City of Burlington: Education to Prevent Contamination

Acting Entity: City of Burlington
Contact Person: Steve Shoaf
Cost: $30,000
Population Served: 50,834

Water Supply: Reservoir Lake Mackintosh, Lake Cammack City of Burlington
PWS ID:0201010

Helping Organizations:
· WRRI (Water Resources Research Institute)
· Alamance and Guilford County Agricultural Extension
· NC State University (NCSU)

Funding Sources:
· City of Burlington

· Source water protection resulted in significant cost savings.
· Public Education proved to be a valuable tool for change.

Summary: When the pesticide Atrazine was detected in their finished drinking water, the City of Burlington took proactive measures to discover the source of the problem and to protect their drinking water source. In the past, Burlington had cooperated with local farmers to build and maintain sediment retention ponds, but the city recognized the need for action when this new threat was identified.

First city officials needed to determine where this pesticide was coming from. The WRRI and NCSU worked with Burlington to develop a water quality sampling program, subdividing the watershed and sampling the sites frequently. Over several years, the presence of Atrazine was traced to agricultural activities in portions of the water supply watershed. Officials then visually surveyed the area to see what types of crops were being grown and what agricultural practices were associated with the crops.

Burlington had two options to mitigate their Atrazine problem:  the city could treat the water or protect the source.  Officials in Burlington chose source water protection over treatment and saved a great deal of money in the process.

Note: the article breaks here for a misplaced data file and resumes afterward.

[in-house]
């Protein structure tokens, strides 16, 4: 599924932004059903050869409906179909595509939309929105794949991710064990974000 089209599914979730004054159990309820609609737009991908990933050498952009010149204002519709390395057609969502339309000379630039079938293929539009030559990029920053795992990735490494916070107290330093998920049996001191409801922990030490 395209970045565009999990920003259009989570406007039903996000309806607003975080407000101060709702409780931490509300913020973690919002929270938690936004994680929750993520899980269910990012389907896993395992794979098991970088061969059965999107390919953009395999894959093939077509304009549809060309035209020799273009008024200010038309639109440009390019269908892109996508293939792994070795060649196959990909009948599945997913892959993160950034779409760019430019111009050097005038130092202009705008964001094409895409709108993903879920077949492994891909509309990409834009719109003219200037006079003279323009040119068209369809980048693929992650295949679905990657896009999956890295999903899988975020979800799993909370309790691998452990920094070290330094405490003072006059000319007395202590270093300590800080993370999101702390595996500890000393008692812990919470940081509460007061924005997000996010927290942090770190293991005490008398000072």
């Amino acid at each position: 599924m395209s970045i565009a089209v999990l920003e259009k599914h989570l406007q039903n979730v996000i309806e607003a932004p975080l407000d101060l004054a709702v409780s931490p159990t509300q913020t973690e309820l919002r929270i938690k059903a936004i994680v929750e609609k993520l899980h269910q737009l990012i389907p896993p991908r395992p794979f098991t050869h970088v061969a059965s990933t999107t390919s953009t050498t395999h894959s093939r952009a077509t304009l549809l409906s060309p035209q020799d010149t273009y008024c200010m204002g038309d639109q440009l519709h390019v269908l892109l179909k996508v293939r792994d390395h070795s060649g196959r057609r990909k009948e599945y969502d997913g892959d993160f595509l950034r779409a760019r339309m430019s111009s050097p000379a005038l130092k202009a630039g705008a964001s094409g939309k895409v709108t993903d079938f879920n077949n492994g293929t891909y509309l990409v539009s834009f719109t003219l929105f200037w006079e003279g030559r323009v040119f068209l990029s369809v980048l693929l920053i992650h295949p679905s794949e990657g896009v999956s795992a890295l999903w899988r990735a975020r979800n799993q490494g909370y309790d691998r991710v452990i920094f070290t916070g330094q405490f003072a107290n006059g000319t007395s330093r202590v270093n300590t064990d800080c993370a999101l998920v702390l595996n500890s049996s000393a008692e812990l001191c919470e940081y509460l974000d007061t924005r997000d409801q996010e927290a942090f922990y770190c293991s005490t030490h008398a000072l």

The next step was to have a dialogue with the farmers in the area.  Agricultural Extension agents stepped in to help with this phase.  These discussions revealed that most farmers had assumed that their pesticides were removed at the water treatment plant.   Furthermore, farmers were surprised pesticide use resulted in the presence of pesticides in the drinking water supply.  Through informal education the farmers learned that conventional water treatment couldn't remove some organic pollutants. Having learned these facts, many farmers voluntarily transitioned to using less persistent pesticides and adopted other practices such as observing buffer area next to streams to reduce the use and water transport of Atrazine.

The source water protection approach resulted in a life of project total cost of $30,000 to Burlington, which was used for lab analyses and subsidies to farmers.  The estimated cost for treatment using activated carbon was over $100,000 per year. Collaborating with the WRRI and NC State University allowed Burlington to pay reduced lab fees for lab analyses.

These actions brought about the first significant drops in the levels of Atrazine.  To support the farmer's efforts, the city decided to subsidize farmer's expenses as they transitioned to new practices and maintained no-planting zones along streams.   Significant change has occurred: Atrazine has been eliminated in two of the three locations originally identified as problems. Atrazine is still intermittently detected in source water samples from the third area. The source of the problem continues to be elusive; however, but officials are not giving up.